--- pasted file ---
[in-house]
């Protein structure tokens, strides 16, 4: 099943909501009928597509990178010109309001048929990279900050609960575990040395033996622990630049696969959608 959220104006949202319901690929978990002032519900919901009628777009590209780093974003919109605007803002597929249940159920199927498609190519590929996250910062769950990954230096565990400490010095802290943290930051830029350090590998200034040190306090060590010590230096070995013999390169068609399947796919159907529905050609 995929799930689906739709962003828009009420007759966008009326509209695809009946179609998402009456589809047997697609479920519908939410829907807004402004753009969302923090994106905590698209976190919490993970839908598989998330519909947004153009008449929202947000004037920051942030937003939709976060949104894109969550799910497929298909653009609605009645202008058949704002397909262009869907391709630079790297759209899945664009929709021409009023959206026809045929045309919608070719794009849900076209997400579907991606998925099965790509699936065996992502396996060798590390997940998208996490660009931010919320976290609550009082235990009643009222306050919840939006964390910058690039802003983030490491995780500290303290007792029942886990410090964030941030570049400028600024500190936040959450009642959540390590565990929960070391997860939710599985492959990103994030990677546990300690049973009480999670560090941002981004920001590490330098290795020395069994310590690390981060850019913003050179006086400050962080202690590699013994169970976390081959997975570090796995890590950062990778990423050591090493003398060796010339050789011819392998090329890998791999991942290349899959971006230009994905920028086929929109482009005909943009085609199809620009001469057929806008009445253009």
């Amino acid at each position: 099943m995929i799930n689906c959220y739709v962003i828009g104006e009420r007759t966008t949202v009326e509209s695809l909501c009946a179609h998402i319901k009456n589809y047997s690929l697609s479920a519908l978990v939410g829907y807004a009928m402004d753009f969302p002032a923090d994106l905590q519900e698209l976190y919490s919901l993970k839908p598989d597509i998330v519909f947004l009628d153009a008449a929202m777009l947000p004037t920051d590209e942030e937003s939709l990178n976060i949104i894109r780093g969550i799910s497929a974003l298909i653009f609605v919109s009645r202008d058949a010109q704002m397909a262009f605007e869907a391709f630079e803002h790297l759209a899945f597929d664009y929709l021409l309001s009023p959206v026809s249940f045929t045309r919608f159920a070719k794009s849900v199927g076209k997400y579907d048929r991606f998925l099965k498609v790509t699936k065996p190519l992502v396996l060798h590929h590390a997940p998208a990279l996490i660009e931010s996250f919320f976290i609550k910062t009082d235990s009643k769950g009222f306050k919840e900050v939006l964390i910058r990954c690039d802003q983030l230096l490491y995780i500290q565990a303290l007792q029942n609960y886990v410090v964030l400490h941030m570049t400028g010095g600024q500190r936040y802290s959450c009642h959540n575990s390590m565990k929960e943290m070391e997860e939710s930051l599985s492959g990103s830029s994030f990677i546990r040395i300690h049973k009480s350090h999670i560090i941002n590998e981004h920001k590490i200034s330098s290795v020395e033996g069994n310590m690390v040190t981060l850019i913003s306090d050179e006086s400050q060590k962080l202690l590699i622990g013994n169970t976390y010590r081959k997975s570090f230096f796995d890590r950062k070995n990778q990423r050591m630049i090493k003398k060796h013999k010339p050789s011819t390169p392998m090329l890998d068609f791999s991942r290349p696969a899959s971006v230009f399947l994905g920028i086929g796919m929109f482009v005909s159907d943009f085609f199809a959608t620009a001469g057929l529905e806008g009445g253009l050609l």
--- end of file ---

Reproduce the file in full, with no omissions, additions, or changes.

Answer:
[in-house]
């Protein structure tokens, strides 16, 4: 099943909501009928597509990178010109309001048929990279900050609960575990040395033996622990630049696969959608 959220104006949202319901690929978990002032519900919901009628777009590209780093974003919109605007803002597929249940159920199927498609190519590929996250910062769950990954230096565990400490010095802290943290930051830029350090590998200034040190306090060590010590230096070995013999390169068609399947796919159907529905050609 995929799930689906739709962003828009009420007759966008009326509209695809009946179609998402009456589809047997697609479920519908939410829907807004402004753009969302923090994106905590698209976190919490993970839908598989998330519909947004153009008449929202947000004037920051942030937003939709976060949104894109969550799910497929298909653009609605009645202008058949704002397909262009869907391709630079790297759209899945664009929709021409009023959206026809045929045309919608070719794009849900076209997400579907991606998925099965790509699936065996992502396996060798590390997940998208996490660009931010919320976290609550009082235990009643009222306050919840939006964390910058690039802003983030490491995780500290303290007792029942886990410090964030941030570049400028600024500190936040959450009642959540390590565990929960070391997860939710599985492959990103994030990677546990300690049973009480999670560090941002981004920001590490330098290795020395069994310590690390981060850019913003050179006086400050962080202690590699013994169970976390081959997975570090796995890590950062990778990423050591090493003398060796010339050789011819392998090329890998791999991942290349899959971006230009994905920028086929929109482009005909943009085609199809620009001469057929806008009445253009």
């Amino acid at each position: 099943m995929i799930n689906c959220y739709v962003i828009g104006e009420r007759t966008t949202v009326e509209s695809l909501c009946a179609h998402i319901k009456n589809y047997s690929l697609s479920a519908l978990v939410g829907y807004a009928m402004d753009f969302p002032a923090d994106l905590q519900e698209l976190y919490s919901l993970k839908p598989d597509i998330v519909f947004l009628d153009a008449a929202m777009l947000p004037t920051d590209e942030e937003s939709l990178n976060i949104i894109r780093g969550i799910s497929a974003l298909i653009f609605v919109s009645r202008d058949a010109q704002m397909a262009f605007e869907a391709f630079e803002h790297l759209a899945f597929d664009y929709l021409l309001s009023p959206v026809s249940f045929t045309r919608f159920a070719k794009s849900v199927g076209k997400y579907d048929r991606f998925l099965k498609v790509t699936k065996p190519l992502v396996l060798h590929h590390a997940p998208a990279l996490i660009e931010s996250f919320f976290i609550k910062t009082d235990s009643k769950g009222f306050k919840e900050v939006l964390i910058r990954c690039d802003q983030l230096l490491y995780i500290q565990a303290l007792q029942n609960y886990v410090v964030l400490h941030m570049t400028g010095g600024q500190r936040y802290s959450c009642h959540n575990s390590m565990k929960e943290m070391e997860e939710s930051l599985s492959g990103s830029s994030f990677i546990r040395i300690h049973k009480s350090h999670i560090i941002n590998e981004h920001k590490i200034s330098s290795v020395e033996g069994n310590m690390v040190t981060l850019i913003s306090d050179e006086s400050q060590k962080l202690l590699i622990g013994n169970t976390y010590r081959k997975s570090f230096f796995d890590r950062k070995n990778q990423r050591m630049i090493k003398k060796h013999k010339p050789s011819t390169p392998m090329l890998d068609f791999s991942r290349p696969a899959s971006v230009f399947l994905g920028i086929g796919m929109f482009v005909s159907d943009f085609f199809a959608t620009a001469g057929l529905e806008g009445g253009l050609l």